Every winter, spring, and summer AU students lead and participate in groups through Alternative Break that travel all over the world exploring human rights issues and doing hundreds of hours of community service in some of the most impoverished places in the world.
Weeks of pre-trip training go before these trips assuring that the students are adequately prepared for the situations they will be placed in. The leaders spend months, even a year sometimes, planning every detail of the trip — even, for example, where the group will eat each of their meals.
There is a day of pre-trip service and a huge emphasis on post-trip activism, bringing what we learn abroad back in a practical way to D.C. Every winter, spring, and summer AU students pay thousands of dollars to learn and serve through these trips, whereas their peers across the country do not.
Alternative Break is part of a national organization called Breakaway. Around 50 colleges across the U.S. have similar programs. And most of these colleges subsidize the cost for student participants. AU does not.
For example this winter George Mason University is sending a group to Guatemala for 10 days and each student is paying $900. AU is also sending a group to Guatemala for 12 days, but they are each paying $2,000. Lafayette College reduces their costs per participant to $350 for any trip, abroad or domestic, through support from the school budget, the Student Government Association, and their community outreach office.
For example, a group of Lafayette students just went to Ecuador for $350 each while AU students going to Colombia this winter are each paying $2,000. Both the trip to Guatemala and Colombia are cheaper then the one I am leading to South Africa. AU currently gives Alternative Break enough money to cover the faculty advisers that participate on each trip, there is no money left over to help students participate in these trips. This, unfortunately, often limits trips to those who have the means to pay for one although we as leaders and through the support of the Center for Community Engagement & Service try to fundraise as much as possible to reduce the cost.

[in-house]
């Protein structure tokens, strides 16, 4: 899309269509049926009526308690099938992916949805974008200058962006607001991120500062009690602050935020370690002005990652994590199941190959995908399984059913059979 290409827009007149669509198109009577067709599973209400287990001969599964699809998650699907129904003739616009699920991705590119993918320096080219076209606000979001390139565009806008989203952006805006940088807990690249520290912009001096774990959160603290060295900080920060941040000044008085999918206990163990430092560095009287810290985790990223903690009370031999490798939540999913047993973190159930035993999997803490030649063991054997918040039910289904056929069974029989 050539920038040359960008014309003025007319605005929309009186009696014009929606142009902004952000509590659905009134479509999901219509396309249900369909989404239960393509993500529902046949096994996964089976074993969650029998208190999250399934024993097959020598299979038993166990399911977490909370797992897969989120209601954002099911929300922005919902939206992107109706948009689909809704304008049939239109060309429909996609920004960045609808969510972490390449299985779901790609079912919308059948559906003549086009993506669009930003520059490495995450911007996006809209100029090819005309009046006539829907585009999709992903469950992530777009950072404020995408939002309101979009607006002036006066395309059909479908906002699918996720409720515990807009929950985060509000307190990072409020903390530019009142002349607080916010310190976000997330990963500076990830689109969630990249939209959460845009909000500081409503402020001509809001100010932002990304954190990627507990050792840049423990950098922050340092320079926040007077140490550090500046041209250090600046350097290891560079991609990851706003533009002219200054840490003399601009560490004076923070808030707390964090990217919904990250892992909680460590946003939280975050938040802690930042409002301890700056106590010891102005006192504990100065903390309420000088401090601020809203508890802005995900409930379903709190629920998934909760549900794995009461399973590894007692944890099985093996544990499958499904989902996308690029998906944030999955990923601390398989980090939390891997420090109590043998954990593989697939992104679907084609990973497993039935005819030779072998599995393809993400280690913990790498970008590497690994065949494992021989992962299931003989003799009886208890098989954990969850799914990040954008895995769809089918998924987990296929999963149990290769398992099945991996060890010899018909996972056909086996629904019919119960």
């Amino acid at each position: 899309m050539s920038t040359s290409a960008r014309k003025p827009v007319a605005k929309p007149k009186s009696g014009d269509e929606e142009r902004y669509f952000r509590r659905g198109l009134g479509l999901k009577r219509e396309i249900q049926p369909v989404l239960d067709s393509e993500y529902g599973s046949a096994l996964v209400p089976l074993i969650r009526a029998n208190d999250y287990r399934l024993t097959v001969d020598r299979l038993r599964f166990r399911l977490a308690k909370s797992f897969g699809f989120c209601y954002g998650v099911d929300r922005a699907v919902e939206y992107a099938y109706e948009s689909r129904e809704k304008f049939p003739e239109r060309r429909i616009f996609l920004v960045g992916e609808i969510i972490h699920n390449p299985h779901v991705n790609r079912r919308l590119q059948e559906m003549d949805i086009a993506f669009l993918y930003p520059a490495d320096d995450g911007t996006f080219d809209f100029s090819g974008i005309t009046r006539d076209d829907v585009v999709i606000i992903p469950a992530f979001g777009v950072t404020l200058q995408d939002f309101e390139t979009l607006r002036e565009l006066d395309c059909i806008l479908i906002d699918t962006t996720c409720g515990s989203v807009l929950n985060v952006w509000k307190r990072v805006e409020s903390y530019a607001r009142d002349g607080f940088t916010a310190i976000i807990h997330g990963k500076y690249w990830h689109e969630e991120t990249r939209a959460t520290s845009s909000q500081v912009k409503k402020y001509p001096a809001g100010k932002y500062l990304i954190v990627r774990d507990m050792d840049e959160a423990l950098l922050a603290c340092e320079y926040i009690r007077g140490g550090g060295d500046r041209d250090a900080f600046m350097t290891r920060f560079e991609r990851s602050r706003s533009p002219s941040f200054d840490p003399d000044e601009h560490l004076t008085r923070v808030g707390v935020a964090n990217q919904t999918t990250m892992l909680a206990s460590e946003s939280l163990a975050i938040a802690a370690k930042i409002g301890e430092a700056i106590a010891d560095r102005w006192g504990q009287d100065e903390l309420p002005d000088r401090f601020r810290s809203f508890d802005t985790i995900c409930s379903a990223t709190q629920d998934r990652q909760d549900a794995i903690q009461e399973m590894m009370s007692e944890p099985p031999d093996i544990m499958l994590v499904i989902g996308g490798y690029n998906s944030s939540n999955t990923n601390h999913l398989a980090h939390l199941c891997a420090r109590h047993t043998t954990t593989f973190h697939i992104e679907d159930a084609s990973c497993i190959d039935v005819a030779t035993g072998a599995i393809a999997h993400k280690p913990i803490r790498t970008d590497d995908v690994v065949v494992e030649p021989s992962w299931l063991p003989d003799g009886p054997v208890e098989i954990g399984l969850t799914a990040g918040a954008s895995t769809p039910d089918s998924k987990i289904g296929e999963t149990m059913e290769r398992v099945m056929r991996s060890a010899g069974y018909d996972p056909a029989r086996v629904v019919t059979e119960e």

After learning about the subsidies other schools give their Alternative Breaks programs I was shocked that AU gave so little. Alternative Break is by definition what AU stands for — community service, global involvement and knowing about a particular issue and region. Why then does AU pay minimal attention to a program that spreads the school’s mission farther then almost any other program?
Experiences such as Alternative Break are what make AU diverse, something that AU strives to be. Why then would the administration not help fund something that can only help their case for diversity and attract more students? Instead of paying hundreds of thousands of dollars on a campaign that might draw some attention to the school, why not fund something that will spread the mission of AU across the whole world?
This winter I am leading an Alternative Break to Cape Town, South Africa. This is one Alternative Break out of 13 that will be happening this year. Thirteen trips, around 150 students, tens of thousands of dollars, and almost no help from the American University administration.
Sarah McHaney is a junior in the School of International Service and an AU affairs columnist for The Eagle.